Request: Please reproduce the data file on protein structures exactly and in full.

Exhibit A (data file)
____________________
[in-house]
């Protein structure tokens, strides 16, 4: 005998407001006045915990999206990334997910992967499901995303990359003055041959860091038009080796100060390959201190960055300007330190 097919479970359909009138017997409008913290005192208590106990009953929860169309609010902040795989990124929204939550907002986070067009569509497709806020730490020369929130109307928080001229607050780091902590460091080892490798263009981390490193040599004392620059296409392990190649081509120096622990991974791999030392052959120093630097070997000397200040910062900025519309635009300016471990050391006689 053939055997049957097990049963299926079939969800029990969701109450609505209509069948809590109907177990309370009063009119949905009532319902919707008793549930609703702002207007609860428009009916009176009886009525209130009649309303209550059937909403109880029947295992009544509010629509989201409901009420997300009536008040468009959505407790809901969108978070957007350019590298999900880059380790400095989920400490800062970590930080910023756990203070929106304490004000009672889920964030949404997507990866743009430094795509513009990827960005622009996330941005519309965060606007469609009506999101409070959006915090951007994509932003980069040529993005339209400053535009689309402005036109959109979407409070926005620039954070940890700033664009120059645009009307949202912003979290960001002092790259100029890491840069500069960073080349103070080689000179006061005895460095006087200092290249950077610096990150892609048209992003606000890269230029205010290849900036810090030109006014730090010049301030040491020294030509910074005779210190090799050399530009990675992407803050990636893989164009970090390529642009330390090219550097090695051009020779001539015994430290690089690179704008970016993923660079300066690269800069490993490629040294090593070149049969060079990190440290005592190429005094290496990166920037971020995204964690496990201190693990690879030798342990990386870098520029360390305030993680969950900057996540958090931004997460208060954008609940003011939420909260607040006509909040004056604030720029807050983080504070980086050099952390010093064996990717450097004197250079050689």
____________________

[in-house]
């Protein structure tokens, strides 16, 4: 005998407001006045915990999206990334997910992967499901995303990359003055041959860091038009080796100060390959201190960055300007330190 097919479970359909009138017997409008913290005192208590106990009953929860169309609010902040795989990124929204939550907002986070067009569509497709806020730490020369929130109307928080001229607050780091902590460091080892490798263009981390490193040599004392620059296409392990190649081509120096622990991974791999030392052959120093630097070997000397200040910062900025519309635009300016471990050391006689 053939055997049957097990049963299926079939969800029990969701109450609505209509069948809590109907177990309370009063009119949905009532319902919707008793549930609703702002207007609860428009009916009176009886009525209130009649309303209550059937909403109880029947295992009544509010629509989201409901009420997300009536008040468009959505407790809901969108978070957007350019590298999900880059380790400095989920400490800062970590930080910023756990203070929106304490004000009672889920964030949404997507990866743009430094795509513009990827960005622009996330941005519309965060606007469609009506999101409070959006915090951007994509932003980069040529993005339209400053535009689309402005036109959109979407409070926005620039954070940890700033664009120059645009009307949202912003979290960001002092790259100029890491840069500069960073080349103070080689000179006061005895460095006087200092290249950077610096990150892609048209992003606000890269230029205010290849900036810090030109006014730090010049301030040491020294030509910074005779210190090799050399530009990675992407803050990636893989164009970090390529642009330390090219550097090695051009020779001539015994430290690089690179704008970016993923660079300066690269800069490993490629040294090593070149049969060079990190440290005592190429005094290496990166920037971020995204964690496990201190693990690879030798342990990386870098520029360390305030993680969950900057996540958090931004997460208060954008609940003011939420909260607040006509909040004056604030720029807050983080504070980086050099952390010093064996990717450097004197250079050689």